The lambda expression framework allows for functions and predicates to be defined at the call-site of an algorithm.

Lambda expressions use the placeholders `_1` and `_2` to indicate the arguments. The following declarations will bring the lambda placeholders into the current scope:

```using boost::compute::lambda::_1;
using boost::compute::lambda::_2;
```

The following examples show how to use lambda expressions along with the Boost.Compute algorithms to perform more complex operations on the device.

To count the number of odd values in a vector:

```boost::compute::count_if(vector.begin(), vector.end(), _1 % 2 == 1, queue);
```

To multiply each value in a vector by three and subtract four:

```boost::compute::transform(vector.begin(), vector.end(), vector.begin(), _1 * 3 - 4, queue);
```

Lambda expressions can also be used to create function<> objects:

```boost::compute::function<int(int)> add_four = _1 + 4;
```

### Asynchronous Operations

A major performance bottleneck in GPGPU applications is memory transfer. This can be alleviated by overlapping memory transfer with computation. The Boost Compute library provides the `copy_async()` function which performs an asynchronous memory transfers between the host and the device.

For example, to initiate a copy from the host to the device and then perform other actions:

```// data on the host
std::vector<float> host_vector = ...

// create a vector on the device
boost::compute::vector<float> device_vector(host_vector.size(), context);

// copy data to the device asynchronously
boost::compute::future<void> f = boost::compute::copy_async(
host_vector.begin(), host_vector.end(), device_vector.begin(), queue
);

// perform other work on the host or device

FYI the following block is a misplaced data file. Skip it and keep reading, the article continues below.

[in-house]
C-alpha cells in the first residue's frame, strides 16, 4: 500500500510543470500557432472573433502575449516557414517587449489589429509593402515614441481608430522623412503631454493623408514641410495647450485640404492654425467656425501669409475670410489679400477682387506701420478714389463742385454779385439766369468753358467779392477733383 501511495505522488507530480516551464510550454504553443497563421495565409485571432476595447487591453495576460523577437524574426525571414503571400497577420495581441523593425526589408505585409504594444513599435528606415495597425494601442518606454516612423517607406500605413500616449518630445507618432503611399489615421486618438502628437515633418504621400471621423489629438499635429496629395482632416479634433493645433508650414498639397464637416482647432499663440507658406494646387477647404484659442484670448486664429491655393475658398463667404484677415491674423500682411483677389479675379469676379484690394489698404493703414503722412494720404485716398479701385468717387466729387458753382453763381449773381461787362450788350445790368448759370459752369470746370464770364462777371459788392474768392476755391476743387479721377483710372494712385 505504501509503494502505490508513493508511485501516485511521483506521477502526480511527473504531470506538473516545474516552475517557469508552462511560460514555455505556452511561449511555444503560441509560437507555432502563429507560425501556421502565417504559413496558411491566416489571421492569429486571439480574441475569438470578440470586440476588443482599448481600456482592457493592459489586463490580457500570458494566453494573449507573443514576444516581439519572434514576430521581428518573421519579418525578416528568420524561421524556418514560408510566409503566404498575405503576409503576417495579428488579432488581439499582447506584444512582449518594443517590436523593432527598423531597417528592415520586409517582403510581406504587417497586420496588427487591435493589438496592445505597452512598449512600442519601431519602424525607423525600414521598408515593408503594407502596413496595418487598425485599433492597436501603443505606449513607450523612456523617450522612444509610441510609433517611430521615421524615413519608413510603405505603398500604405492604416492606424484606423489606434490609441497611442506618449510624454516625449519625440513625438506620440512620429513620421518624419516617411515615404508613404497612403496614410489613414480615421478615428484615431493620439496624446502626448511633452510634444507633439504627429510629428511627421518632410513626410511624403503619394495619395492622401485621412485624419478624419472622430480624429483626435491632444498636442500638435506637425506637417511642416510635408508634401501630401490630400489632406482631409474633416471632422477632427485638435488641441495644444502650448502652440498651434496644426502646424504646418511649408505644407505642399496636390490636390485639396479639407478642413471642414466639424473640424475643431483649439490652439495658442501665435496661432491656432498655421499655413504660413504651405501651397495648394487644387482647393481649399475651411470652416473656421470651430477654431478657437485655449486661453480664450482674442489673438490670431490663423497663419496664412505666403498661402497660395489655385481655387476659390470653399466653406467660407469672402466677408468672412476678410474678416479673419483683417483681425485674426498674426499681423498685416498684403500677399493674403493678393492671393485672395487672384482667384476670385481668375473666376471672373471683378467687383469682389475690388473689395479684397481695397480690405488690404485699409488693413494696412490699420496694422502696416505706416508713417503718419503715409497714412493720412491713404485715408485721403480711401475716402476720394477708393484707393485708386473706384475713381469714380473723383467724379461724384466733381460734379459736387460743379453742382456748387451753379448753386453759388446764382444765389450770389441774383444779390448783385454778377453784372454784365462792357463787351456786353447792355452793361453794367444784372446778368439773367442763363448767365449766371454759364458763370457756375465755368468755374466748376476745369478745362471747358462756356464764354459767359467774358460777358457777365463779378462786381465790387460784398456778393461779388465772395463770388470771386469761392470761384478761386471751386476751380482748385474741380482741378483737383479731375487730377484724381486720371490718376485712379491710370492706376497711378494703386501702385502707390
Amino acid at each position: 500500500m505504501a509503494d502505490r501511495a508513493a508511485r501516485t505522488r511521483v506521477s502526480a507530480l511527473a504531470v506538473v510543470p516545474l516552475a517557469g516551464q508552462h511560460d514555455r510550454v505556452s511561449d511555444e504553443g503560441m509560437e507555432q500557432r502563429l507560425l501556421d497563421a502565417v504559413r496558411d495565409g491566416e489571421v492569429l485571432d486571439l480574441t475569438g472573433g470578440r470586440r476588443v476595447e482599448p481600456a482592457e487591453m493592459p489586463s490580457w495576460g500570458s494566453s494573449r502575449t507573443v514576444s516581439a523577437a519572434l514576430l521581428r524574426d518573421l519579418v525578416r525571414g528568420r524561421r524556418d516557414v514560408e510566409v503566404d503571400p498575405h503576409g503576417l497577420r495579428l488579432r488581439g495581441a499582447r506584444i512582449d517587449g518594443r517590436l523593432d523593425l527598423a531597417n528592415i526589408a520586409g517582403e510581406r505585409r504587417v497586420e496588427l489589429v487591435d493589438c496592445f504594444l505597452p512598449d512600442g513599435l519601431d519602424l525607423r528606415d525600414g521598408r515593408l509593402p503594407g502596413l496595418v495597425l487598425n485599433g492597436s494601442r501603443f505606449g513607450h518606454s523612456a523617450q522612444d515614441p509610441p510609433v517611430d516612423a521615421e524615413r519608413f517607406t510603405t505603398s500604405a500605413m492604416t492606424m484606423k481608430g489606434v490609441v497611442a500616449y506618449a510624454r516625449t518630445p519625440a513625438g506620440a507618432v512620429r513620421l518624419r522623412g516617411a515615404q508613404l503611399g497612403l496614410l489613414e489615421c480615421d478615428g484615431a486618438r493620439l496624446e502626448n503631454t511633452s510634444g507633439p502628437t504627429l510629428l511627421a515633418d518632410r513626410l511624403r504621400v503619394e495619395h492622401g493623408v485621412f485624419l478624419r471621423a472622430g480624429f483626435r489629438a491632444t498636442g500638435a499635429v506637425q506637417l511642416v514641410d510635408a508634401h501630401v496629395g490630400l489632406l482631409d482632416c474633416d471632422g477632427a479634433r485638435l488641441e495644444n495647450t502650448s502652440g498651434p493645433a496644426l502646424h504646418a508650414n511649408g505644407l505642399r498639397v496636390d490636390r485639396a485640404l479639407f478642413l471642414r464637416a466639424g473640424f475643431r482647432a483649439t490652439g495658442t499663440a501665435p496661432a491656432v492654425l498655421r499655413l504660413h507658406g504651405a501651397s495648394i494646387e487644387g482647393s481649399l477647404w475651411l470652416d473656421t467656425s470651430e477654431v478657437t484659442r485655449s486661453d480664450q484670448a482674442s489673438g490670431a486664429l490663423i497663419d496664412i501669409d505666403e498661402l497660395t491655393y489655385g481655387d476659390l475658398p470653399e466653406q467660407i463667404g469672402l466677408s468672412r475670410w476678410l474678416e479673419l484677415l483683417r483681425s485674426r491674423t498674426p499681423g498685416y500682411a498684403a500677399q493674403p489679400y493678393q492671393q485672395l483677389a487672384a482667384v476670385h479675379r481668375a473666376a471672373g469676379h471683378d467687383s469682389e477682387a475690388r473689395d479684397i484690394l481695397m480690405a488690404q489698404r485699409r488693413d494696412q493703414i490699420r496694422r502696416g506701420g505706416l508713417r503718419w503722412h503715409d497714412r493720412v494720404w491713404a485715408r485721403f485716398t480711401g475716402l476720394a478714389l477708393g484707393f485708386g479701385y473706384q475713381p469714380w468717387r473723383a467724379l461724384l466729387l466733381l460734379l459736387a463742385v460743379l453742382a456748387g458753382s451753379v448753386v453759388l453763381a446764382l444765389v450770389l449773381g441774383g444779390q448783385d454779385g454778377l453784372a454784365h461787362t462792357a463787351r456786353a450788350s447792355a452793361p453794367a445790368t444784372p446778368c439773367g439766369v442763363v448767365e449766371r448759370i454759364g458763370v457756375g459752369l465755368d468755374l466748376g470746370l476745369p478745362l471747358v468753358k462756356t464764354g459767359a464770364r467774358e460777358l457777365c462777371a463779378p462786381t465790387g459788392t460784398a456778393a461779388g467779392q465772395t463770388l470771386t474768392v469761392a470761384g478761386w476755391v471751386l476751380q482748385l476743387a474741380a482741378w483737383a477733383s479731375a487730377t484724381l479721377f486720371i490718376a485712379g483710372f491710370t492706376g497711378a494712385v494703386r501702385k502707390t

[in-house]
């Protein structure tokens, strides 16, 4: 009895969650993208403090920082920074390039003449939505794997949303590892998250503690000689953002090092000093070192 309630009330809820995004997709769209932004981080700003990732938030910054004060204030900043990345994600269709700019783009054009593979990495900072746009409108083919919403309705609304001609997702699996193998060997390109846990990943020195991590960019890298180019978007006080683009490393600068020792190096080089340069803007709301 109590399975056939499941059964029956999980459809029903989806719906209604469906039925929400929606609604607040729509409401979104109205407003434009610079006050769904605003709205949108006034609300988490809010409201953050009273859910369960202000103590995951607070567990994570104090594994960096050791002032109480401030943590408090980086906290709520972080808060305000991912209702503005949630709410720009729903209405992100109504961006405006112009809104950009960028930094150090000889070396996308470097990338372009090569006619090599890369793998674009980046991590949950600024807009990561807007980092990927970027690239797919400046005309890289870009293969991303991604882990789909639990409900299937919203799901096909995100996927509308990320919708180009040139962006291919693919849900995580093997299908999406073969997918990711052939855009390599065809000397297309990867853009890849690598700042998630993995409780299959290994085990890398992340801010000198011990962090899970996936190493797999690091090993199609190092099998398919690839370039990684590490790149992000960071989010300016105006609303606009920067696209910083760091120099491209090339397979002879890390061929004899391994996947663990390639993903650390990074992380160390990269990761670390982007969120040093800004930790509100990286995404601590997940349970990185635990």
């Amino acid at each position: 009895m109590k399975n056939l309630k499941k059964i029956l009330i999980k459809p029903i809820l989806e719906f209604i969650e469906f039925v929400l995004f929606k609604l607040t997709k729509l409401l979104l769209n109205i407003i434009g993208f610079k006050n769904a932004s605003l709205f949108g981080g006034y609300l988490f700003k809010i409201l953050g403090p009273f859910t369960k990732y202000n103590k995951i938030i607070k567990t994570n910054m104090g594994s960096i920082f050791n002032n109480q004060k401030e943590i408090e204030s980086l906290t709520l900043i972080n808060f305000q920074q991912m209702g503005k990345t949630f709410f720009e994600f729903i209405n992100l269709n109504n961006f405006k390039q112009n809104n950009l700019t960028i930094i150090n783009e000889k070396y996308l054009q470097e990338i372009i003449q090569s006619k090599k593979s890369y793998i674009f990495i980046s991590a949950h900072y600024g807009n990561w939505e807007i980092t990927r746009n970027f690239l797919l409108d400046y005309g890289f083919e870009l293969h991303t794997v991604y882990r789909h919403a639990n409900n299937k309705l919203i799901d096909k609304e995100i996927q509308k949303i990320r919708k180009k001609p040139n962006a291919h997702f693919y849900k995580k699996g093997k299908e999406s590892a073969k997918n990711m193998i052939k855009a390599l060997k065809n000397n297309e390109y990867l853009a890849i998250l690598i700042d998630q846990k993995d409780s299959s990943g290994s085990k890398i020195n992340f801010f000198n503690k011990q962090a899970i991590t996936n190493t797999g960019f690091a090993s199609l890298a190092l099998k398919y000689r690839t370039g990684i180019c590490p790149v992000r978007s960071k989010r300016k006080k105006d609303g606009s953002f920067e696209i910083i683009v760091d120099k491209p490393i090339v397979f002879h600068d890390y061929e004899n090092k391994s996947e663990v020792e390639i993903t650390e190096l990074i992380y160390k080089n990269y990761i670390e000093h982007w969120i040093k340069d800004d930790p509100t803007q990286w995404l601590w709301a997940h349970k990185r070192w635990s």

// ...

// ensure the copy is completed
f.wait();

// use data on the device (e.g. sort)
boost::compute::sort(device_vector.begin(), device_vector.end(), queue);
```

### Performance Timing

For example, to measure the time to copy a vector of data from the host to the device:

```#include <vector>
#include <cstdlib>
#include <iostream>

#include <boost/compute/event.hpp>
#include <boost/compute/system.hpp>
#include <boost/compute/algorithm/copy.hpp>
#include <boost/compute/async/future.hpp>
#include <boost/compute/container/vector.hpp>

namespace compute = boost::compute;

int main()
{
// get the default device
compute::device gpu = compute::system::default_device();

// create context for default device
compute::context context(gpu);

// create command queue with profiling enabled
compute::command_queue queue(
context, gpu, compute::command_queue::enable_profiling
);

// generate random data on the host
std::vector<int> host_vector(16000000);
std::generate(host_vector.begin(), host_vector.end(), rand);

// create a vector on the device
compute::vector<int> device_vector(host_vector.size(), context);

// copy data from the host to the device
compute::future<void> future = compute::copy_async(
host_vector.begin(), host_vector.end(), device_vector.begin(), queue
);

// wait for copy to finish
future.wait();

// get elapsed time from event profiling information
boost::chrono::milliseconds duration =
future.get_event().duration<boost::chrono::milliseconds>();

// print elapsed time in milliseconds
std::cout << "time: " << duration.count() << " ms" << std::endl;

return 0;
}
```

### OpenCL API Interoperability

The Boost Compute library is designed to easily interoperate with the OpenCL API. All of the wrapped classes have conversion operators to their underlying OpenCL types which allows them to be passed directly to the OpenCL functions.

For example,

```// create context object
boost::compute::context ctx = boost::compute::default_context();

// query number of devices using the OpenCL API
cl_uint num_devices;
clGetContextInfo(ctx, CL_CONTEXT_NUM_DEVICES, sizeof(cl_uint), &num_devices, 0);
std::cout << "num_devices: " << num_devices << std::endl;
```